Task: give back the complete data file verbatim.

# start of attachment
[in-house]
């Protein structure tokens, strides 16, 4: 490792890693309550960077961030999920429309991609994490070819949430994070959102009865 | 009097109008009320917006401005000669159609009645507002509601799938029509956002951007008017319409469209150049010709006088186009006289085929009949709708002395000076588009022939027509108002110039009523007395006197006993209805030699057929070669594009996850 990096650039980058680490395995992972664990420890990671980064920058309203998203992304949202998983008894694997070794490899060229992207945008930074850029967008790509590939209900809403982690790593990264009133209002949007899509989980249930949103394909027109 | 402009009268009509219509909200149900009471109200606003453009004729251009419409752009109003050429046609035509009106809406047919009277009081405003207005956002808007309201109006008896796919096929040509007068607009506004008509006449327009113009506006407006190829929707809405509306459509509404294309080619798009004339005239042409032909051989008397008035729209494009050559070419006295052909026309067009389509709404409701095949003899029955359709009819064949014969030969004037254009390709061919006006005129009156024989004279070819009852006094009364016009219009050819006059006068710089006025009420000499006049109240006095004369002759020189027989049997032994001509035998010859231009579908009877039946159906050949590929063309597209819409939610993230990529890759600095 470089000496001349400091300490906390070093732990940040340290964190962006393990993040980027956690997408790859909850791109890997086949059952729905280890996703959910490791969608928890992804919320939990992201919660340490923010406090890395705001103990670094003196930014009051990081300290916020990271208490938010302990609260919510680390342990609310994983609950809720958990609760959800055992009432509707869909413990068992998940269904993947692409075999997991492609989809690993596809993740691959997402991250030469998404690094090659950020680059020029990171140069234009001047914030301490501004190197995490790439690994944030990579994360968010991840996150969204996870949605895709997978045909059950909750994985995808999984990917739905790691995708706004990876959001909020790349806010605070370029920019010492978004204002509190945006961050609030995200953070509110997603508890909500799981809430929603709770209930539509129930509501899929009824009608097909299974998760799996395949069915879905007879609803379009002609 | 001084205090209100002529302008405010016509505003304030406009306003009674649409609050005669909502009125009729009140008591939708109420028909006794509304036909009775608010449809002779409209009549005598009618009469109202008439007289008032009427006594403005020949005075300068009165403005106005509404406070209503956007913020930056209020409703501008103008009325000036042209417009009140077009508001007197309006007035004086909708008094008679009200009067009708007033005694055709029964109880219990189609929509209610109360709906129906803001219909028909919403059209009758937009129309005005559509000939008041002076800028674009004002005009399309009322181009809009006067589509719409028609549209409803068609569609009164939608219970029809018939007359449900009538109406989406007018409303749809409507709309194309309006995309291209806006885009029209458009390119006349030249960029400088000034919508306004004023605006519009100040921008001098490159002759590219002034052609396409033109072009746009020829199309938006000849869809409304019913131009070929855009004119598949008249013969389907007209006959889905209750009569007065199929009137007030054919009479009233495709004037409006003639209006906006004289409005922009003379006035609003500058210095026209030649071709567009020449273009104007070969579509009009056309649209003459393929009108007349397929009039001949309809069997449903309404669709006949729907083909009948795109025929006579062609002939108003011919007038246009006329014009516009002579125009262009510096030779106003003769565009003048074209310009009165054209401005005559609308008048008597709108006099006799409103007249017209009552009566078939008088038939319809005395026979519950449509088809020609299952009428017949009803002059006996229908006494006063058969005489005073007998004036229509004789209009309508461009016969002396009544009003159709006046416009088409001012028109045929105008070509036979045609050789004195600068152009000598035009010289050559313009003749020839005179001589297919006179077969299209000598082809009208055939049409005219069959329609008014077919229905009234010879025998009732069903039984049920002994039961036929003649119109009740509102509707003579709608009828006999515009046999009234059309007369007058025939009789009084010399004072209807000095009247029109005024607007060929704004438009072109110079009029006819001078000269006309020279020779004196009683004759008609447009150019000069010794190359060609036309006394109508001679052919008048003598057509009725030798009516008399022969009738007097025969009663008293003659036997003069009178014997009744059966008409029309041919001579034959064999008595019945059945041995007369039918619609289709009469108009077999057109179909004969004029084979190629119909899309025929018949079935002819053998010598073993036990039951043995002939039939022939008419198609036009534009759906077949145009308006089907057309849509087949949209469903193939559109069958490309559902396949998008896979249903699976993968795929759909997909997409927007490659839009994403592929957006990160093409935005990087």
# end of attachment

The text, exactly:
[in-house]
């Protein structure tokens, strides 16, 4: 490792890693309550960077961030999920429309991609994490070819949430994070959102009865 | 009097109008009320917006401005000669159609009645507002509601799938029509956002951007008017319409469209150049010709006088186009006289085929009949709708002395000076588009022939027509108002110039009523007395006197006993209805030699057929070669594009996850 990096650039980058680490395995992972664990420890990671980064920058309203998203992304949202998983008894694997070794490899060229992207945008930074850029967008790509590939209900809403982690790593990264009133209002949007899509989980249930949103394909027109 | 402009009268009509219509909200149900009471109200606003453009004729251009419409752009109003050429046609035509009106809406047919009277009081405003207005956002808007309201109006008896796919096929040509007068607009506004008509006449327009113009506006407006190829929707809405509306459509509404294309080619798009004339005239042409032909051989008397008035729209494009050559070419006295052909026309067009389509709404409701095949003899029955359709009819064949014969030969004037254009390709061919006006005129009156024989004279070819009852006094009364016009219009050819006059006068710089006025009420000499006049109240006095004369002759020189027989049997032994001509035998010859231009579908009877039946159906050949590929063309597209819409939610993230990529890759600095 470089000496001349400091300490906390070093732990940040340290964190962006393990993040980027956690997408790859909850791109890997086949059952729905280890996703959910490791969608928890992804919320939990992201919660340490923010406090890395705001103990670094003196930014009051990081300290916020990271208490938010302990609260919510680390342990609310994983609950809720958990609760959800055992009432509707869909413990068992998940269904993947692409075999997991492609989809690993596809993740691959997402991250030469998404690094090659950020680059020029990171140069234009001047914030301490501004190197995490790439690994944030990579994360968010991840996150969204996870949605895709997978045909059950909750994985995808999984990917739905790691995708706004990876959001909020790349806010605070370029920019010492978004204002509190945006961050609030995200953070509110997603508890909500799981809430929603709770209930539509129930509501899929009824009608097909299974998760799996395949069915879905007879609803379009002609 | 001084205090209100002529302008405010016509505003304030406009306003009674649409609050005669909502009125009729009140008591939708109420028909006794509304036909009775608010449809002779409209009549005598009618009469109202008439007289008032009427006594403005020949005075300068009165403005106005509404406070209503956007913020930056209020409703501008103008009325000036042209417009009140077009508001007197309006007035004086909708008094008679009200009067009708007033005694055709029964109880219990189609929509209610109360709906129906803001219909028909919403059209009758937009129309005005559509000939008041002076800028674009004002005009399309009322181009809009006067589509719409028609549209409803068609569609009164939608219970029809018939007359449900009538109406989406007018409303749809409507709309194309309006995309291209806006885009029209458009390119006349030249960029400088000034919508306004004023605006519009100040921008001098490159002759590219002034052609396409033109072009746009020829199309938006000849869809409304019913131009070929855009004119598949008249013969389907007209006959889905209750009569007065199929009137007030054919009479009233495709004037409006003639209006906006004289409005922009003379006035609003500058210095026209030649071709567009020449273009104007070969579509009009056309649209003459393929009108007349397929009039001949309809069997449903309404669709006949729907083909009948795109025929006579062609002939108003011919007038246009006329014009516009002579125009262009510096030779106003003769565009003048074209310009009165054209401005005559609308008048008597709108006099006799409103007249017209009552009566078939008088038939319809005395026979519950449509088809020609299952009428017949009803002059006996229908006494006063058969005489005073007998004036229509004789209009309508461009016969002396009544009003159709006046416009088409001012028109045929105008070509036979045609050789004195600068152009000598035009010289050559313009003749020839005179001589297919006179077969299209000598082809009208055939049409005219069959329609008014077919229905009234010879025998009732069903039984049920002994039961036929003649119109009740509102509707003579709608009828006999515009046999009234059309007369007058025939009789009084010399004072209807000095009247029109005024607007060929704004438009072109110079009029006819001078000269006309020279020779004196009683004759008609447009150019000069010794190359060609036309006394109508001679052919008048003598057509009725030798009516008399022969009738007097025969009663008293003659036997003069009178014997009744059966008409029309041919001579034959064999008595019945059945041995007369039918619609289709009469108009077999057109179909004969004029084979190629119909899309025929018949079935002819053998010598073993036990039951043995002939039939022939008419198609036009534009759906077949145009308006089907057309849509087949949209469903193939559109069958490309559902396949998008896979249903699976993968795929759909997909997409927007490659839009994403592929957006990160093409935005990087």